1. Make the client the hero
Everyone wants their 15-minutes of fame, so give target clients theirs. Set up a series of interviews with them as a way of opening up the conversation without pushing your agency’s new business agenda. Yet.
Ask them some questions they never get asked, flatter them, shine a light into their corner of the business. Then write it up and publish it. Chances are they’ll share it internally, and possibly externally too. This is free PR for you, but above all it gives you the chance to build relationships from a positive place, not a cold sales pitch.
Or why not ask your target client if they’d like to write something for you. They get the kudos of blogging for a cool agency, you get some insight into their thinking. Win-win.
Okay, so this all takes some time and effort investment but it could open up a handful of new conversations that turn into paid work. But don’t approach it cynically, it has to be genuinely interesting and shareable - not just a sham interview to get your foot wedged in the door.
2. Solve your target client’s day-to-day problems
Chances are you’re looking for decent sized brands and businesses as clients. Remember, these people don’t work in agencies - they work for one business and often one department. That’s great because you can start to dig into their day-to-day problems.
They’re probably not that concerned about the latest design trends or Magento updates. They’re more likely to care about getting a bollocking for hiring an agency that does average work. So you need to build a list of things these people actually care about; the general headaches and problems they encounter when engaging agencies.
That might be how to streamline their pitch and selection process, how to know if they’ve hired the right agency or even how to fire an agency. Okay, so you don’t want to dedicate your whole blog to these kinds of topics, but they add meaningful value to clients - which gives you an easier way in than; hey - read our latest case study of an unrelated brand on a totally different project.
3. Make a stand, don’t be bland
Okay, so this takes some balancing. A strong and interesting opinion is provocative. Pointlessly calling people out, being argumentative or using hollow shock tactics will backfire. But sometimes there’s something that needs to be said, and you can either wait until everyone’s saying it or you can lead from the front.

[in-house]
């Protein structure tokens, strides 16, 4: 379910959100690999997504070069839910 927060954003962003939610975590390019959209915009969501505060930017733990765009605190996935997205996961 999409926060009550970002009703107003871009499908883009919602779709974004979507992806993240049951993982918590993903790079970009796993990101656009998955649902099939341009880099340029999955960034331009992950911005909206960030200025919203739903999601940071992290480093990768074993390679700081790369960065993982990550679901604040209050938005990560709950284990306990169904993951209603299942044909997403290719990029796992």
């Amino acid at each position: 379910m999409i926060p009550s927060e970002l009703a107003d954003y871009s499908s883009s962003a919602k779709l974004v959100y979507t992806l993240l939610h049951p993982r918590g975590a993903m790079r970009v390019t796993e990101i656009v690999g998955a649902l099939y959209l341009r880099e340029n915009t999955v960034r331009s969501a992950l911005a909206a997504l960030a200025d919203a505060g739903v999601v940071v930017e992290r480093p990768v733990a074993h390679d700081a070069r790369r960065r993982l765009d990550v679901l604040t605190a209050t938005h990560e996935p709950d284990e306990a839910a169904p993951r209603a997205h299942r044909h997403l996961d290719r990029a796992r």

Maybe there’s something in your industry that’s broken, but seems to be systematically ignored. Maybe you don’t like the way something works. Perhaps there’s a whole industry that needs bringing down a peg or two.
Because look, lots of agency blogs are bland. There are a few waffly words around some steaming pile of kit, a new launch or something similarly nerdy. If you can be seen as an agency with a viewpoint and a personality, your blog’s more likely to get read and shared - putting you top of mind with potential clients.
Then send it to them and see what they think. Because nobody reads your newsletter.
4. Show your shit side
Schadenfreude is the pleasure we get from other people’s misfortunes. Everyone loves to hear more about the times when it went tits up than when it went well. So rather than a boring, boastful blog of how you nailed that campaign, why not wear your heart on your sleeve and show how it all went to shit.
Why? Because clients will be disarmed by your honest approach. It establishes a deeper sense of trust. It’s the same reason that Facebook Ad copywriters make deliberate spelling mistakes. Because we secretly love a fuckup. It’s innately human. It’s endearing.
5. Write an industry report
A bit of a weightier task but potentially worth that weight in gold. The idea is that you reach out to potential clients in your industry and ask them a few basic survey questions. You then gather all the data and insight into a glossy industry report that you can share around. Who wouldn’t want to know what other businesses said?
It’s going to take some time and resources to get it right, but it could set you up as an industry authority. Not only can you use the survey as a way to contact clients, the end report will keep drawing clients in long after it’s published.
There’s a balance to be struck though. You don’t want the report to be all about you, after all it’s about the industry. But at the same time you’ll need to weave in a subtle call-to-action for potential clients.
6. Let’s get physical, physical
So a blog by its very nature is digital, but that doesn’t mean it has to stay that way. if you’ve got a great piece that’s getting traction, why not package it up and print it. Clients love getting something in the post - and if you handwrite the envelope you’re more likely to get it opened.
It could be a physical copy of the blog, report, article or whatever. Or it could be a quirky item with a QR code that takes them to your blog. Because potential clients aren’t spending their days reading agency blogs - so write something that’s genuinely relevant to them and then prove your creativity with an unusual way of getting their attention. After all, that’s what they’re often hiring you for anyway.
The inevitable conclusion bit
Agency blogs often feel like a begrudging box-ticking exercise. They’re seen as a time and energy drain, there to please the Google gods and show that you’re still alive. But with some strategy and creativity (hey, isn’t that what we actually sell?) you can build a blog that bags you some shiny new clients. And if you’re too busy, lazy or bad at writing to do it, then…